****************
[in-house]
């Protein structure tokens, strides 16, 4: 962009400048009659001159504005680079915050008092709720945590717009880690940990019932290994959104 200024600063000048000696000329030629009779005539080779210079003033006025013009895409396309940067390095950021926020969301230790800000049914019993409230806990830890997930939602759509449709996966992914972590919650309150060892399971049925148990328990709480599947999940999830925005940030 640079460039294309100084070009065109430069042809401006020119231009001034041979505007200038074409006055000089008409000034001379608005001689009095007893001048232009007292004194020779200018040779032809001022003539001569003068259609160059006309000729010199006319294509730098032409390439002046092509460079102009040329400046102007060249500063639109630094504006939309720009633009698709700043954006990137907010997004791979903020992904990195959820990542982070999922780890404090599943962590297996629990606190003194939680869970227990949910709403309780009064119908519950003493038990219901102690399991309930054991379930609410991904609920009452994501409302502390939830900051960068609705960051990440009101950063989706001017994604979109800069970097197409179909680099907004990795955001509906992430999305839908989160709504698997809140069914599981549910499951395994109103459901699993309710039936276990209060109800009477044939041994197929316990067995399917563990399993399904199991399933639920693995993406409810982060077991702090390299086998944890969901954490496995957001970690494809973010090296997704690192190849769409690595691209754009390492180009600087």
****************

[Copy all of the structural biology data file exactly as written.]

[in-house]
């Protein structure tokens, strides 16, 4: 962009400048009659001159504005680079915050008092709720945590717009880690940990019932290994959104 200024600063000048000696000329030629009779005539080779210079003033006025013009895409396309940067390095950021926020969301230790800000049914019993409230806990830890997930939602759509449709996966992914972590919650309150060892399971049925148990328990709480599947999940999830925005940030 640079460039294309100084070009065109430069042809401006020119231009001034041979505007200038074409006055000089008409000034001379608005001689009095007893001048232009007292004194020779200018040779032809001022003539001569003068259609160059006309000729010199006319294509730098032409390439002046092509460079102009040329400046102007060249500063639109630094504006939309720009633009698709700043954006990137907010997004791979903020992904990195959820990542982070999922780890404090599943962590297996629990606190003194939680869970227990949910709403309780009064119908519950003493038990219901102690399991309930054991379930609410991904609920009452994501409302502390939830900051960068609705960051990440009101950063989706001017994604979109800069970097197409179909680099907004990795955001509906992430999305839908989160709504698997809140069914599981549910499951395994109103459901699993309710039936276990209060109800009477044939041994197929316990067995399917563990399993399904199991399933639920693995993406409810982060077991702090390299086998944890969901954490496995957001970690494809973010090296997704690192190849769409690595691209754009390492180009600087």